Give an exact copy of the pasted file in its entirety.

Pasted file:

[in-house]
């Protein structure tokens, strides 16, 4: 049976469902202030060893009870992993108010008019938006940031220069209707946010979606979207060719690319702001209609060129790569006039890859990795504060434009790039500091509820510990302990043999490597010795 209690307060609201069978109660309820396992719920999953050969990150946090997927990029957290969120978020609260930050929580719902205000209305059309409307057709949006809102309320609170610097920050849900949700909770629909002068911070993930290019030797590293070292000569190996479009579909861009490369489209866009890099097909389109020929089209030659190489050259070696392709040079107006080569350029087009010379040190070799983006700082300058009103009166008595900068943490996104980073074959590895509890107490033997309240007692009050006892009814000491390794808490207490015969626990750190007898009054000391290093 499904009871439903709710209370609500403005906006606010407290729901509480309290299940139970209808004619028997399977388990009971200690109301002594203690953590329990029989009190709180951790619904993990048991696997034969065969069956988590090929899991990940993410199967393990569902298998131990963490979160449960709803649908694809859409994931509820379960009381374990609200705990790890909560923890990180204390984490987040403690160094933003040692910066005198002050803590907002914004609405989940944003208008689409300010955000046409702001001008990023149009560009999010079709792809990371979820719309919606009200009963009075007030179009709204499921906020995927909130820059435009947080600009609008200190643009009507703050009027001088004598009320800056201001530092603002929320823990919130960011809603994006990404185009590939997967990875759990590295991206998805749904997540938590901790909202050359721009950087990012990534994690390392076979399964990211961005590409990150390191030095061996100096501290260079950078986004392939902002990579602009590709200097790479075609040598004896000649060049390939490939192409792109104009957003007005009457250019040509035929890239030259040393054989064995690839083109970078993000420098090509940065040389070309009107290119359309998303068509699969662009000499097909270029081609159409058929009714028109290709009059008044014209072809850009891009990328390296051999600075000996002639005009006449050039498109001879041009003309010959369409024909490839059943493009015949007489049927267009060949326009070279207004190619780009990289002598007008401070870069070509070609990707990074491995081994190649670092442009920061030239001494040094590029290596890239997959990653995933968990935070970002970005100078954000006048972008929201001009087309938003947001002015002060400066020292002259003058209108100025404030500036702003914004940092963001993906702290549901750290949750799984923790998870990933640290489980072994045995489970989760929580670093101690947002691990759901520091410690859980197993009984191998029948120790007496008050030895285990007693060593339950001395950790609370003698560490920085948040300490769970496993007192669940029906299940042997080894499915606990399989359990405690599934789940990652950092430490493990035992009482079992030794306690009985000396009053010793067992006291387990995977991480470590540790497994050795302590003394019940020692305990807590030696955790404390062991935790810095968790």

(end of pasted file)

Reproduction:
[in-house]
């Protein structure tokens, strides 16, 4: 049976469902202030060893009870992993108010008019938006940031220069209707946010979606979207060719690319702001209609060129790569006039890859990795504060434009790039500091509820510990302990043999490597010795 209690307060609201069978109660309820396992719920999953050969990150946090997927990029957290969120978020609260930050929580719902205000209305059309409307057709949006809102309320609170610097920050849900949700909770629909002068911070993930290019030797590293070292000569190996479009579909861009490369489209866009890099097909389109020929089209030659190489050259070696392709040079107006080569350029087009010379040190070799983006700082300058009103009166008595900068943490996104980073074959590895509890107490033997309240007692009050006892009814000491390794808490207490015969626990750190007898009054000391290093 499904009871439903709710209370609500403005906006606010407290729901509480309290299940139970209808004619028997399977388990009971200690109301002594203690953590329990029989009190709180951790619904993990048991696997034969065969069956988590090929899991990940993410199967393990569902298998131990963490979160449960709803649908694809859409994931509820379960009381374990609200705990790890909560923890990180204390984490987040403690160094933003040692910066005198002050803590907002914004609405989940944003208008689409300010955000046409702001001008990023149009560009999010079709792809990371979820719309919606009200009963009075007030179009709204499921906020995927909130820059435009947080600009609008200190643009009507703050009027001088004598009320800056201001530092603002929320823990919130960011809603994006990404185009590939997967990875759990590295991206998805749904997540938590901790909202050359721009950087990012990534994690390392076979399964990211961005590409990150390191030095061996100096501290260079950078986004392939902002990579602009590709200097790479075609040598004896000649060049390939490939192409792109104009957003007005009457250019040509035929890239030259040393054989064995690839083109970078993000420098090509940065040389070309009107290119359309998303068509699969662009000499097909270029081609159409058929009714028109290709009059008044014209072809850009891009990328390296051999600075000996002639005009006449050039498109001879041009003309010959369409024909490839059943493009015949007489049927267009060949326009070279207004190619780009990289002598007008401070870069070509070609990707990074491995081994190649670092442009920061030239001494040094590029290596890239997959990653995933968990935070970002970005100078954000006048972008929201001009087309938003947001002015002060400066020292002259003058209108100025404030500036702003914004940092963001993906702290549901750290949750799984923790998870990933640290489980072994045995489970989760929580670093101690947002691990759901520091410690859980197993009984191998029948120790007496008050030895285990007693060593339950001395950790609370003698560490920085948040300490769970496993007192669940029906299940042997080894499915606990399989359990405690599934789940990652950092430490493990035992009482079992030794306690009985000396009053010793067992006291387990995977991480470590540790497994050795302590003394019940020692305990807590030696955790404390062991935790810095968790």